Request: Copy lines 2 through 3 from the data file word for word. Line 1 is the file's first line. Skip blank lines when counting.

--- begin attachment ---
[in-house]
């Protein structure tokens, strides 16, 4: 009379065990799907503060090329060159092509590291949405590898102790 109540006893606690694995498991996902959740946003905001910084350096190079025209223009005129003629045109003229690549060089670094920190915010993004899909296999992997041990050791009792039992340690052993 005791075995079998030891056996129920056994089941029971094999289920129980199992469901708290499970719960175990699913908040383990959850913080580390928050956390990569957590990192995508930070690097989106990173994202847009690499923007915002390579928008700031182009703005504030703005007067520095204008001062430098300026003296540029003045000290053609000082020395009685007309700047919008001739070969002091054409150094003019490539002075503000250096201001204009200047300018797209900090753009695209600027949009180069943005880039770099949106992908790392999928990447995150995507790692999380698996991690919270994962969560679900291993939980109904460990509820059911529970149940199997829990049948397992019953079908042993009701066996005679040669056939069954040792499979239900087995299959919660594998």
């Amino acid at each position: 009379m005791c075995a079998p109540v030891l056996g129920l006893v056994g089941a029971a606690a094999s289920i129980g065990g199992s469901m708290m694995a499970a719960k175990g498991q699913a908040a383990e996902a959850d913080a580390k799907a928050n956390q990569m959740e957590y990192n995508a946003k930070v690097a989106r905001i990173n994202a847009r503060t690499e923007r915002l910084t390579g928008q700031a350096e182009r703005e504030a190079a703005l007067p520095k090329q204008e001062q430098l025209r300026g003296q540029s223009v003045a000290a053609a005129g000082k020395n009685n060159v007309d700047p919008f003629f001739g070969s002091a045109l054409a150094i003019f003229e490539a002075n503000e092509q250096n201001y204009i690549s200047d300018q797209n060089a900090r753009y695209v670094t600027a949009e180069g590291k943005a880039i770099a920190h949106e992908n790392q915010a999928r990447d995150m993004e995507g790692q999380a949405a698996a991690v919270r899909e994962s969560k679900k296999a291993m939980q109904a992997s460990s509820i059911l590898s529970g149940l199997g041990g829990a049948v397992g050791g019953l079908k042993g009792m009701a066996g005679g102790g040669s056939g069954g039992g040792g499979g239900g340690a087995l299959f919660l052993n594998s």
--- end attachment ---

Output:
């Protein structure tokens, strides 16, 4: 009379065990799907503060090329060159092509590291949405590898102790 109540006893606690694995498991996902959740946003905001910084350096190079025209223009005129003629045109003229690549060089670094920190915010993004899909296999992997041990050791009792039992340690052993 005791075995079998030891056996129920056994089941029971094999289920129980199992469901708290499970719960175990699913908040383990959850913080580390928050956390990569957590990192995508930070690097989106990173994202847009690499923007915002390579928008700031182009703005504030703005007067520095204008001062430098300026003296540029003045000290053609000082020395009685007309700047919008001739070969002091054409150094003019490539002075503000250096201001204009200047300018797209900090753009695209600027949009180069943005880039770099949106992908790392999928990447995150995507790692999380698996991690919270994962969560679900291993939980109904460990509820059911529970149940199997829990049948397992019953079908042993009701066996005679040669056939069954040792499979239900087995299959919660594998």
């Amino acid at each position: 009379m005791c075995a079998p109540v030891l056996g129920l006893v056994g089941a029971a606690a094999s289920i129980g065990g199992s469901m708290m694995a499970a719960k175990g498991q699913a908040a383990e996902a959850d913080a580390k799907a928050n956390q990569m959740e957590y990192n995508a946003k930070v690097a989106r905001i990173n994202a847009r503060t690499e923007r915002l910084t390579g928008q700031a350096e182009r703005e504030a190079a703005l007067p520095k090329q204008e001062q430098l025209r300026g003296q540029s223009v003045a000290a053609a005129g000082k020395n009685n060159v007309d700047p919008f003629f001739g070969s002091a045109l054409a150094i003019f003229e490539a002075n503000e092509q250096n201001y204009i690549s200047d300018q797209n060089a900090r753009y695209v670094t600027a949009e180069g590291k943005a880039i770099a920190h949106e992908n790392q915010a999928r990447d995150m993004e995507g790692q999380a949405a698996a991690v919270r899909e994962s969560k679900k296999a291993m939980q109904a992997s460990s509820i059911l590898s529970g149940l199997g041990g829990a049948v397992g050791g019953l079908k042993g009792m009701a066996g005679g102790g040669s056939g069954g039992g040792g499979g239900g340690a087995l299959f919660l052993n594998s």